In my dream, everything is nice and orderly. I can bring my 3-year-old son down to watch me work, even help me with a project, without being overtly concerned about his safety because I don’t have crap laying around everywhere. I dream of peace, calm, and serenity – someplace I can go that helps me reduce stress and frustration, not add to it.
Go big or go home, right? Well, let’s start with the heart of the shop and build my new workbench. Late last year, I stopped by fellow woodworker Scott Wunder’s shop/local lumber paradise to sort through some reclaimed heart pine beams he had in stock.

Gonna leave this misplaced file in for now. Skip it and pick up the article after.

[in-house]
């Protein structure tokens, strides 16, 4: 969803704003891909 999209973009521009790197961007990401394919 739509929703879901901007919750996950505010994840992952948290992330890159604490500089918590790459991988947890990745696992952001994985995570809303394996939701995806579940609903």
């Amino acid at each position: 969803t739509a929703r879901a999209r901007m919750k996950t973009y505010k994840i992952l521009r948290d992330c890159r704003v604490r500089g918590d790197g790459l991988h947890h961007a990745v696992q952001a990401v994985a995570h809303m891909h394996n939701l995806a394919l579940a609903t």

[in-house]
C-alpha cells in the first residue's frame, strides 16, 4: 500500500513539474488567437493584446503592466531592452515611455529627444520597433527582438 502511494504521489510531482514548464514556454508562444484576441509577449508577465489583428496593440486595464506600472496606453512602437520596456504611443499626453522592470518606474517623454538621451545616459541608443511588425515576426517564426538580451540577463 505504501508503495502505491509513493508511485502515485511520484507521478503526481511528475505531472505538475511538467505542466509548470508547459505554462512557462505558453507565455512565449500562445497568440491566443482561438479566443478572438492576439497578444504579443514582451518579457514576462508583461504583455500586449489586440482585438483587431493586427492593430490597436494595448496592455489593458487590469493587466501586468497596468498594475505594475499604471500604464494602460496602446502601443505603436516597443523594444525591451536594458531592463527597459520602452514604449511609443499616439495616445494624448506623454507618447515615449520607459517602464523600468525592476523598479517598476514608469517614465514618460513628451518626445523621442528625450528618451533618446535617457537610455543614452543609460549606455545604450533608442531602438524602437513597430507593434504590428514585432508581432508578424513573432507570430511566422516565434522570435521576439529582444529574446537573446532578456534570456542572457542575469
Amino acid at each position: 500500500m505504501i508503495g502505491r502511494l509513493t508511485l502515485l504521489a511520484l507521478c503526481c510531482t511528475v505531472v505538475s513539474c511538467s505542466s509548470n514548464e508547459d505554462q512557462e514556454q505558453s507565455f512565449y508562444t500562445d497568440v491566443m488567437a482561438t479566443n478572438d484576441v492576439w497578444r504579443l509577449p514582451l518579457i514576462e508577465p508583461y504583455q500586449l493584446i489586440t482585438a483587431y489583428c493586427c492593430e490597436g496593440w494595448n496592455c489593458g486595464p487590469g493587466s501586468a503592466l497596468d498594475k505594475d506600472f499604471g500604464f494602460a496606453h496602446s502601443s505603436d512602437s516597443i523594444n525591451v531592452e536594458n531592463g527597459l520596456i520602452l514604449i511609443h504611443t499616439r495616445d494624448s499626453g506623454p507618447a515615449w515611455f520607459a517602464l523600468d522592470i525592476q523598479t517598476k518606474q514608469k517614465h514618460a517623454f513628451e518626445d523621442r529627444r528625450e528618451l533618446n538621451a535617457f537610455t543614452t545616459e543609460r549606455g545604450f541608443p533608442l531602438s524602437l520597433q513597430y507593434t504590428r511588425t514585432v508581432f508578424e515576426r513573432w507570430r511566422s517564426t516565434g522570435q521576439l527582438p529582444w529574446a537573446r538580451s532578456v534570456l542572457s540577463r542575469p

Ooooh! I heart reclaimed heart pine! He agreed to bring it all down to the same thickness before I took delivery, which I did this past weekend…
It isn’t quite ready for gluing up, though. One of the beams has a few (5) nails in it that broke off during the nail extraction process. I could try and work around them and/or bury them in the top, but I’m going to dig them out, instead. Some of the edges of the pieces I’ve selected for the top (the five boards set edge-to-edge towards the front) need a bit of jointing before they will come together properly, as well.
Honestly, it isn’t the prettiest wood. It has lots of character, to put it nicely, but that comes with working reclaimed lumber, right? I don’t mind if it’s a little rough on the legs or the stretchers or underneath the top, but I will probably end up chopping out a few of the spots that will interfere with a clean, flat bench top and inlay some dutchman patches. If anything, I can always use the additional inlay practice!